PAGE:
About Holly Whitney

Hi Everyone! I hail from midcoast Maine and graduated from Williams College in 2012 with a degree in Sociology. I’m so excited to return to Truckee for my second year on the elite team and to continue coaching at Truckee High School and Auburn Ski Club. Last season, I had the opportunity to compete for the first time at US Nationals and the American Birkebeiner and I’m looking forward to continuing to improve this season on the national circuit. I am also excited to race locally in the Tahoe area and compete once again for the Fischer Cup. Think Snow!

Thank You Farm Team!!

Wow, it’s been a while since I last posted and I’ve been on a lot of sweet ski adventures, thanks to the undying support of the Farm Team and Far West. I had an incredible experience at the American Birkebeiner (all the people and enthusiasm for xc skiing literally brought me to tears at the start line…cheesy but true. It reminded me why I love this sport so much) and a less incredible time at the Great Ski Race (atmosphere was equally awesome…my skis and energy was not). I’ve also just returned from coaching for the Far West Juniors in Fairbanks, AK for Junior Nationals…Fairbanks the town wasn’t anything too spectacular (although it marked my first time ever in AK which was in of itself was awesome!) but the skiing was great and the kids were a pleasure to coach as always. The highlight was visiting the World Ice Sculpture Championships- I had so much fun being a kid again and playing on ice slides and spinning in ice chairs (also, I’ve never felt so sick afterward)- there were amazing ice sculptures and Dylan made sure he got a picture with every one. I’ve never laughed so hard in my life. Truckee weather has made me a softy this winter, but Fairbanks definitely brought me back to reality so thanks for that, AK!

Me and my J2 ladies in Fairbanks...before it got really cold

Me and my J2 ladies in Fairbanks…before it got really cold

Having fun on the ice chairs with Skyler...before I got really dizzy

Having fun on the ice chairs with Skyler…before I got really dizzy

After a quick one-day turnaround in Truckee, which included a fantastic birthday/farewell party where I got to say goodbye to many of the amazing friends I’ve made over the past 5 months, I packed up my car and am currently mid-road trip back to Maine. My job, at an outdoor education center, starts March 25th so unfortunately I couldn’t stretch out my stay in Truckee any longer (although it is heartbreaking to leave right before the supertour slash leave in general).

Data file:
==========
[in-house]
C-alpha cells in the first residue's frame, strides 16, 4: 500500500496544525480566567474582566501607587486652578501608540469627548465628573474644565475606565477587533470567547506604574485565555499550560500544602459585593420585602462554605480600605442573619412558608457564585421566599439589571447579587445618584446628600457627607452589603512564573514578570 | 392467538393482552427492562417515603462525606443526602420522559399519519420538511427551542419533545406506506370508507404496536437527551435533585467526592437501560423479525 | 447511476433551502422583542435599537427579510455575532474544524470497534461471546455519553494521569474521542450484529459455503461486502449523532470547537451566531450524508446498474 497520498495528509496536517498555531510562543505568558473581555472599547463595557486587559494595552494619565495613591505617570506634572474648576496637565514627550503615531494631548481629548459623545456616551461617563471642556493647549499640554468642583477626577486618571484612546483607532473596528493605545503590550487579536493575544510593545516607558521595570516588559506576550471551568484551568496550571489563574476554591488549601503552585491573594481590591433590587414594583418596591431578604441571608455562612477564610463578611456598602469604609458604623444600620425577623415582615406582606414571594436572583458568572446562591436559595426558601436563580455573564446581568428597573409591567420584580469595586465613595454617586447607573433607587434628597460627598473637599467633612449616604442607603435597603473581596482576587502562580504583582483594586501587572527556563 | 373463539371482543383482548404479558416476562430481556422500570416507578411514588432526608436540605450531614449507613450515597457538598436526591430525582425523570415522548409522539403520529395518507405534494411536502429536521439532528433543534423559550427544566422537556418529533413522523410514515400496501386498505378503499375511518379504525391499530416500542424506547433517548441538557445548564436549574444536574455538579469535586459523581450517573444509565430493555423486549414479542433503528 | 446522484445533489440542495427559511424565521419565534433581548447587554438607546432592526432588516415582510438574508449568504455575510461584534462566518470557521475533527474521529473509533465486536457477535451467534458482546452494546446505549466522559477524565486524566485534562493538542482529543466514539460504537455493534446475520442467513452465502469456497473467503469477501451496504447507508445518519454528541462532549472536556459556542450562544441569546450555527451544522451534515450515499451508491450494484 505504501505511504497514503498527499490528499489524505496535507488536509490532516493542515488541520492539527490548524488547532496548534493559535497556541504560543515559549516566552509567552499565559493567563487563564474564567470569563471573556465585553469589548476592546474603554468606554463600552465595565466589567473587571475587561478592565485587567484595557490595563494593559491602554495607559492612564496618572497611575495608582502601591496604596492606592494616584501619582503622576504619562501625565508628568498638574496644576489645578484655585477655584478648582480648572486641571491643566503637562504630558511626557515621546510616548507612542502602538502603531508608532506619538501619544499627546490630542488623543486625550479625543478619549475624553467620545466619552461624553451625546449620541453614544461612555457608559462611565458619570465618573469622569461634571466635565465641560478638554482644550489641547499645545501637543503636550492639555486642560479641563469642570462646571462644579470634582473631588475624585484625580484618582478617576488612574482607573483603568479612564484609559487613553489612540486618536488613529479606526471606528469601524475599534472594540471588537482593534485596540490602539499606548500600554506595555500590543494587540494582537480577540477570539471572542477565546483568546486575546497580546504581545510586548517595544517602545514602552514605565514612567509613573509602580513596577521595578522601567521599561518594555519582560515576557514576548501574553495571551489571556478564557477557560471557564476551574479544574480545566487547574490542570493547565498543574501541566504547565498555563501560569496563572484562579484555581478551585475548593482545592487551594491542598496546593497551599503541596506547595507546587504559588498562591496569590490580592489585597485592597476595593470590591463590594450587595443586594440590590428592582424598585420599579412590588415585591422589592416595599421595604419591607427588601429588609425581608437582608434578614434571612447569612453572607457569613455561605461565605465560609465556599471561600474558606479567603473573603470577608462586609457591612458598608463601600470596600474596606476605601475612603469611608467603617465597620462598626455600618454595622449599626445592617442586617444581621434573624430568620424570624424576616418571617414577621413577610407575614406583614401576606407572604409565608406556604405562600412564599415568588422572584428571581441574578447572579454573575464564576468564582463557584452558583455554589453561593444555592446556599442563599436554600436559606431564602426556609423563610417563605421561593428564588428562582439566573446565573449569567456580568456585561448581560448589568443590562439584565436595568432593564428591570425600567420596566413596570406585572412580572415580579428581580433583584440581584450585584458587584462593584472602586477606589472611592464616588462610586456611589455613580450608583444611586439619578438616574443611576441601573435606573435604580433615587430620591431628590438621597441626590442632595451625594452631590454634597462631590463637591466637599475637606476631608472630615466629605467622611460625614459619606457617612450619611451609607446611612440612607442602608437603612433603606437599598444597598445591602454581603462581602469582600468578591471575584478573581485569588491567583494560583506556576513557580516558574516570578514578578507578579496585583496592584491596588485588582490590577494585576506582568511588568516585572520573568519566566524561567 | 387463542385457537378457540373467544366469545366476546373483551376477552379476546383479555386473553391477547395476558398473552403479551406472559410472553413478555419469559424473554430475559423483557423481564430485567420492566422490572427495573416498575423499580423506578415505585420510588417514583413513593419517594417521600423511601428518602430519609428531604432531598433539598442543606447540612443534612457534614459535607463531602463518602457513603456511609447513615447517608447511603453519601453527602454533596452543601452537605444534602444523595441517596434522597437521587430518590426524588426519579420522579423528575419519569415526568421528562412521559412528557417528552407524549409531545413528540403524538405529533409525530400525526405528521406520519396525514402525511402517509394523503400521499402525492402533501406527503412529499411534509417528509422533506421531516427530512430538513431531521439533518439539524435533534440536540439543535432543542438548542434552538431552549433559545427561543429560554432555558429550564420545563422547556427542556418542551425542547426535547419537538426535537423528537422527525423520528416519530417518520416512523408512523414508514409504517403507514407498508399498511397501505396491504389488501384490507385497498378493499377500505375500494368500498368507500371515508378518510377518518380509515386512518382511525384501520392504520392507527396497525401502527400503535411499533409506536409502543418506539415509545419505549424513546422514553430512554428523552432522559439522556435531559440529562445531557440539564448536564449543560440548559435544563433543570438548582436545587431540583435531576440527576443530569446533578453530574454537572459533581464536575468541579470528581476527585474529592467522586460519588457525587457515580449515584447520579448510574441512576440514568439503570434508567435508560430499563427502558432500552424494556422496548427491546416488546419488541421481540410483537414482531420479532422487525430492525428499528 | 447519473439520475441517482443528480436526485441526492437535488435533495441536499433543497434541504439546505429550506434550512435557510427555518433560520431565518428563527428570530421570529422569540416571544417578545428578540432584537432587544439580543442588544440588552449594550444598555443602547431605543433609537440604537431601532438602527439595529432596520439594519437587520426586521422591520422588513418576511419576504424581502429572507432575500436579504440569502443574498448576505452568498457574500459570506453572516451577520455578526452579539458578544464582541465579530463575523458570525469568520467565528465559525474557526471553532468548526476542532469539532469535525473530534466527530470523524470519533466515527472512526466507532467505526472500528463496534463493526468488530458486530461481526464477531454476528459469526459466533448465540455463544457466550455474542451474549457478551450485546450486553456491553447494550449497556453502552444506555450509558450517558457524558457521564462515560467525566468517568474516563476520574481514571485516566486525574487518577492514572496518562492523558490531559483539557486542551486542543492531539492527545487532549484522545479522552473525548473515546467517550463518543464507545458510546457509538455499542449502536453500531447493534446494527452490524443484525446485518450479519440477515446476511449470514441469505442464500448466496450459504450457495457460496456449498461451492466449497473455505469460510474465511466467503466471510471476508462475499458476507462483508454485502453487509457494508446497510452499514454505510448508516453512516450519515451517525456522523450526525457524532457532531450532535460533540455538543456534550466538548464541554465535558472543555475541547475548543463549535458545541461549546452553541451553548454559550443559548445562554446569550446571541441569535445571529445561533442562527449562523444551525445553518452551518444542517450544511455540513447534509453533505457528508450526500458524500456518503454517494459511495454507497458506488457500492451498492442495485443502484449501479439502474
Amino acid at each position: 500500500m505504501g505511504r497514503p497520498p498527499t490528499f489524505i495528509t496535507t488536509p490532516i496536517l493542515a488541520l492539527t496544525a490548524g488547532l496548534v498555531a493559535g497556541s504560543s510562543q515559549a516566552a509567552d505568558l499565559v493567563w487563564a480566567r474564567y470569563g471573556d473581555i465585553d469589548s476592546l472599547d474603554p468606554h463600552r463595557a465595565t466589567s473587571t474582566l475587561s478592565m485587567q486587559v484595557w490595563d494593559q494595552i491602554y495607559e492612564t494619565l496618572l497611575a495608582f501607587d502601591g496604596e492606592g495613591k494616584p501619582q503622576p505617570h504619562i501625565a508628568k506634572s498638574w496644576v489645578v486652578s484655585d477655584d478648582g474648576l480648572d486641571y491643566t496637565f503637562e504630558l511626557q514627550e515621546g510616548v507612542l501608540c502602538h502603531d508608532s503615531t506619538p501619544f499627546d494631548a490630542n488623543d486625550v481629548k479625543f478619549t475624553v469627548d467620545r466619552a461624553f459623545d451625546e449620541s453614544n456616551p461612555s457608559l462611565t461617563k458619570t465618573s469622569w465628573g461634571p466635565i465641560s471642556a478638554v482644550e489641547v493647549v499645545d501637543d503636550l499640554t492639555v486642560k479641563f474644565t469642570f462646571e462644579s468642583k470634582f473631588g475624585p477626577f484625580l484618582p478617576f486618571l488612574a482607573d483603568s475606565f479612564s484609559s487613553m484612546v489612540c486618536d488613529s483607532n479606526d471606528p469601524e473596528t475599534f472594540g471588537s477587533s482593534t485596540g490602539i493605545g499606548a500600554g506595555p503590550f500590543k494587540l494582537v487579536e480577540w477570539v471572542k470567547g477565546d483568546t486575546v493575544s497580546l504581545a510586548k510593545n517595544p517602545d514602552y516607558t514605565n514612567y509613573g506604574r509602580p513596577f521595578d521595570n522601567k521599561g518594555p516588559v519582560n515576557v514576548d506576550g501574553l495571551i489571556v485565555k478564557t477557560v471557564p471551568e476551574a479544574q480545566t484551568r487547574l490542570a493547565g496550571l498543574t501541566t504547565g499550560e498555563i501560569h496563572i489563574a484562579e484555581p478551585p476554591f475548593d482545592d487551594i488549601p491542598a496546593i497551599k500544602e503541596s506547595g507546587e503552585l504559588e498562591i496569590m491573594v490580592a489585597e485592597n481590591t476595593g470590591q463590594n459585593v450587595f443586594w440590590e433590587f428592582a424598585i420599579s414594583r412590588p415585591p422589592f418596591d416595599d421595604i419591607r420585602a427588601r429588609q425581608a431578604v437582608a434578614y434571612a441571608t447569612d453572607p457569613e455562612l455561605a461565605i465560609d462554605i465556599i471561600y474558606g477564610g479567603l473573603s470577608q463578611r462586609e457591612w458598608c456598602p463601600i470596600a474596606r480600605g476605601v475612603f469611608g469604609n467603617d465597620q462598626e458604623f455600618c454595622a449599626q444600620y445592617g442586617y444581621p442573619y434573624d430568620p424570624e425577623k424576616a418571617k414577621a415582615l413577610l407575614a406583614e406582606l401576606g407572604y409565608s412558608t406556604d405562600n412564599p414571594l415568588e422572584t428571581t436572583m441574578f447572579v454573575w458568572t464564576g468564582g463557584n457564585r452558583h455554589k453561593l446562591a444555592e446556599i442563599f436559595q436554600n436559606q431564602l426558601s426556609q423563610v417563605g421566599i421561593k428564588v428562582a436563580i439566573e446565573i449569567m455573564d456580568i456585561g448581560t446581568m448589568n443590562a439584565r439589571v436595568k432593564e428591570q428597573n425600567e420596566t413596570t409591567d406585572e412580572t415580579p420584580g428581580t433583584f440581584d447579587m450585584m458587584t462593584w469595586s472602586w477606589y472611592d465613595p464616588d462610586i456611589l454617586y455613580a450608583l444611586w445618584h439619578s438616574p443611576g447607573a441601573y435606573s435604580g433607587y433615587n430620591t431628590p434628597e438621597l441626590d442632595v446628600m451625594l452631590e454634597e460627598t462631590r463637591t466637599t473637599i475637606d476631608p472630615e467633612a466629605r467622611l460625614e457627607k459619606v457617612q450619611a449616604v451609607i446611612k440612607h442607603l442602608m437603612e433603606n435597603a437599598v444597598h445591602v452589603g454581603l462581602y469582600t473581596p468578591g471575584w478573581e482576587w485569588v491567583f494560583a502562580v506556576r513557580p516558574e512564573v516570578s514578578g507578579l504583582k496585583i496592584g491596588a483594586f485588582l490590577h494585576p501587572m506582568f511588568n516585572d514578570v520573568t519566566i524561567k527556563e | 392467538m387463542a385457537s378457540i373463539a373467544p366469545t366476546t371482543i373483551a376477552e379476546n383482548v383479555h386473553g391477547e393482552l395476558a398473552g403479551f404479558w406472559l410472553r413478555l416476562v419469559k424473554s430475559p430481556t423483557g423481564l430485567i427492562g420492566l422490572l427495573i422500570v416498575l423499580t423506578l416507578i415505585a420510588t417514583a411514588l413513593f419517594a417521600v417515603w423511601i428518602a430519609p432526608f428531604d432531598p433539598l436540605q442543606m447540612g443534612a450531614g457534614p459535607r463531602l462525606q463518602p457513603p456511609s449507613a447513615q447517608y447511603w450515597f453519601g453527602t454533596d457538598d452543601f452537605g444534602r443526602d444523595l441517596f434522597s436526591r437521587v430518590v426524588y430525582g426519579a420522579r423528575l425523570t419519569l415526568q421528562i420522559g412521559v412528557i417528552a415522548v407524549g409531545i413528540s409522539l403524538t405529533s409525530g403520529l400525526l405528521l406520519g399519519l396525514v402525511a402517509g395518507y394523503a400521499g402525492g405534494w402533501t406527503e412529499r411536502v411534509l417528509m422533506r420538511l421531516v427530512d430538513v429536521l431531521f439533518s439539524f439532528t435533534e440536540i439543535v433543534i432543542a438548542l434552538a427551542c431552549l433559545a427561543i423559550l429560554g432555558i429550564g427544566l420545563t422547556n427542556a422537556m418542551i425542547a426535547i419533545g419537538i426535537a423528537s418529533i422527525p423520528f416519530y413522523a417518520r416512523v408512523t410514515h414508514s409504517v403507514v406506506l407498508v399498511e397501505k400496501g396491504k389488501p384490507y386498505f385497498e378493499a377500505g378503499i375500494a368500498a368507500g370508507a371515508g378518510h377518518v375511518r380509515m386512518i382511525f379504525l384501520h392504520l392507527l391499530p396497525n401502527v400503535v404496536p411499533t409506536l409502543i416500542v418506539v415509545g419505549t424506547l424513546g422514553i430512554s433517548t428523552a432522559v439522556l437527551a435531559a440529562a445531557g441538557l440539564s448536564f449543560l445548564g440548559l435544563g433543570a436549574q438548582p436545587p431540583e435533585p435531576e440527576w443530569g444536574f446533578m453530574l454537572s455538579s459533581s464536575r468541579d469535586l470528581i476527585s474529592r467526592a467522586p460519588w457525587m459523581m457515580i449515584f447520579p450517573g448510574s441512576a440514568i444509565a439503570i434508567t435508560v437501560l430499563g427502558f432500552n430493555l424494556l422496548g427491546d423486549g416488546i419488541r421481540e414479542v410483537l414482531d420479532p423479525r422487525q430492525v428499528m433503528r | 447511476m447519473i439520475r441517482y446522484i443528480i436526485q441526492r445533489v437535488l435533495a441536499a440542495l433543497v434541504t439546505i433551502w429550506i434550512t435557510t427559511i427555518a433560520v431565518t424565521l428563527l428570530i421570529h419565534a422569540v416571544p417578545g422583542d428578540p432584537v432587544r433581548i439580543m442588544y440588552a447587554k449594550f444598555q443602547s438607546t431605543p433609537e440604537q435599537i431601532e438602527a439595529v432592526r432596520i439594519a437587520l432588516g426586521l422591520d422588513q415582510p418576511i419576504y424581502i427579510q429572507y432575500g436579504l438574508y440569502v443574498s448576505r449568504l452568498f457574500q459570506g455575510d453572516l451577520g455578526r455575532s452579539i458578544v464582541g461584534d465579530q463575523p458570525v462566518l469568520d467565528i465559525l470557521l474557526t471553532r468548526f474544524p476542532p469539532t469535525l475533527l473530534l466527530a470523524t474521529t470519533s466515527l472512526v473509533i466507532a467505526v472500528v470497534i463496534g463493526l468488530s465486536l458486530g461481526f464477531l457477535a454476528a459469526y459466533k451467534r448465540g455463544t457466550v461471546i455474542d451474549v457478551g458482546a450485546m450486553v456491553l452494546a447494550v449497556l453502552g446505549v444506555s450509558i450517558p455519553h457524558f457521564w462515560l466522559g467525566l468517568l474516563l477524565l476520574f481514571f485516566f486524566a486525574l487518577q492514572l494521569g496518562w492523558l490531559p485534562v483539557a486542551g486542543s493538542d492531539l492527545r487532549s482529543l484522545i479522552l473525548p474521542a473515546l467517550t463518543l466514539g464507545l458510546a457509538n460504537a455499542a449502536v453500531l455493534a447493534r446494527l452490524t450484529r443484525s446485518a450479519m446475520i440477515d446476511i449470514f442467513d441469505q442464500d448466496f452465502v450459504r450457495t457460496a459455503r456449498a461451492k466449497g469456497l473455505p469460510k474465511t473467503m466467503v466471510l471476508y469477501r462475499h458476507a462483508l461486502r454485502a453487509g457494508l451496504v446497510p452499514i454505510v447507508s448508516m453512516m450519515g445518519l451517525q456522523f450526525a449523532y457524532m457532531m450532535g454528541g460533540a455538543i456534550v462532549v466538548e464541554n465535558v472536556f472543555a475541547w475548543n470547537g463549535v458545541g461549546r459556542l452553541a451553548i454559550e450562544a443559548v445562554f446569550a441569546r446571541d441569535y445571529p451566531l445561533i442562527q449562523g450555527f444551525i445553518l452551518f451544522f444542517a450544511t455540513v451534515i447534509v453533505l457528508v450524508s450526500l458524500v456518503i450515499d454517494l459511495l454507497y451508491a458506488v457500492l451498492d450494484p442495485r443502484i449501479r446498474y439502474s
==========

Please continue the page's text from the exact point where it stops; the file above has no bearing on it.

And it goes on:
I just wanted to thank the Farm Team and all of the Far West Nordic community for all of their support and love this past winter- I can honestly say that I’ve never felt so welcomed and appreciated in my whole life and I had so many incredible days in Truckee- so many memorable training skis to Far Side and around the valley, so many wonderful moments trying to teach people from the bay how to ski, so many bent-over-laughing times with Truckee High School and the ASC Devo and Comp teams. After literally spending all day at TDXC, I always went home a very happy camper. I also got to check a lot of things off my bucket list- racing at Senior US Nationals, racing the American Birkebeiner, applying fluoros and lots and lots of klister (we don’t do that on the East Coast). And, after so many disappointing results in college, it was awesome to feel good about my races and have so much fun on the Fischer cup race circuit.  This winter has definitely rejuvenated my love of skiing.

Finally, I want to say a very special thank you to Ben Grassesschi for teaching me everything I know about waxing and coaching and trusting me with all of those rambunctious Far West kids. And to Jon Halvorsen, without whom I never would have ended up in Truckee- it was such a pleasure and honor to coach with you this winter!